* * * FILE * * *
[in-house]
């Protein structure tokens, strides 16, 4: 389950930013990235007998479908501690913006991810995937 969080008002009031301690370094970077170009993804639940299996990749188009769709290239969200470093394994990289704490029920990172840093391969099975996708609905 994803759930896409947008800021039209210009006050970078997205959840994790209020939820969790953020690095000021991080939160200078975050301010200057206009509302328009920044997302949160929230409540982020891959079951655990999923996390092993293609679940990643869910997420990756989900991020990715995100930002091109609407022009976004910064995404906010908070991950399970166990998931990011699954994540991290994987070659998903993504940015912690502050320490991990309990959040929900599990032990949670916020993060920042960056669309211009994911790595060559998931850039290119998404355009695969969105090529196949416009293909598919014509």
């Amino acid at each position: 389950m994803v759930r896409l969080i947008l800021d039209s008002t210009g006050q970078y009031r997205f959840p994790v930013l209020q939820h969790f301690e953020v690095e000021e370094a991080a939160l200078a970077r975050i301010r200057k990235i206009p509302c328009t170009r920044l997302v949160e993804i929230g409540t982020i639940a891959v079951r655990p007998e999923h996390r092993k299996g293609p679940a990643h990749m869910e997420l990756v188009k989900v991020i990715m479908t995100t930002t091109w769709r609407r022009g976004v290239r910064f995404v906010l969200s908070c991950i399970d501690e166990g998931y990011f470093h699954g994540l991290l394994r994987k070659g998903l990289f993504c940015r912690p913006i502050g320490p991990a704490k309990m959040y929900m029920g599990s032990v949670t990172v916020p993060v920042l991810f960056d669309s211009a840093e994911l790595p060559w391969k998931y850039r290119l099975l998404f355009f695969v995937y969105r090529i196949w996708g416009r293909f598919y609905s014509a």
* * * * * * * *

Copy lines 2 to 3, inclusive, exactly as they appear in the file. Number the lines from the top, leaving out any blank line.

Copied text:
């Protein structure tokens, strides 16, 4: 389950930013990235007998479908501690913006991810995937 969080008002009031301690370094970077170009993804639940299996990749188009769709290239969200470093394994990289704490029920990172840093391969099975996708609905 994803759930896409947008800021039209210009006050970078997205959840994790209020939820969790953020690095000021991080939160200078975050301010200057206009509302328009920044997302949160929230409540982020891959079951655990999923996390092993293609679940990643869910997420990756989900991020990715995100930002091109609407022009976004910064995404906010908070991950399970166990998931990011699954994540991290994987070659998903993504940015912690502050320490991990309990959040929900599990032990949670916020993060920042960056669309211009994911790595060559998931850039290119998404355009695969969105090529196949416009293909598919014509």
């Amino acid at each position: 389950m994803v759930r896409l969080i947008l800021d039209s008002t210009g006050q970078y009031r997205f959840p994790v930013l209020q939820h969790f301690e953020v690095e000021e370094a991080a939160l200078a970077r975050i301010r200057k990235i206009p509302c328009t170009r920044l997302v949160e993804i929230g409540t982020i639940a891959v079951r655990p007998e999923h996390r092993k299996g293609p679940a990643h990749m869910e997420l990756v188009k989900v991020i990715m479908t995100t930002t091109w769709r609407r022009g976004v290239r910064f995404v906010l969200s908070c991950i399970d501690e166990g998931y990011f470093h699954g994540l991290l394994r994987k070659g998903l990289f993504c940015r912690p913006i502050g320490p991990a704490k309990m959040y929900m029920g599990s032990v949670t990172v916020p993060v920042l991810f960056d669309s211009a840093e994911l790595p060559w391969k998931y850039r290119l099975l998404f355009f695969v995937y969105r090529i196949w996708g416009r293909f598919y609905s014509a």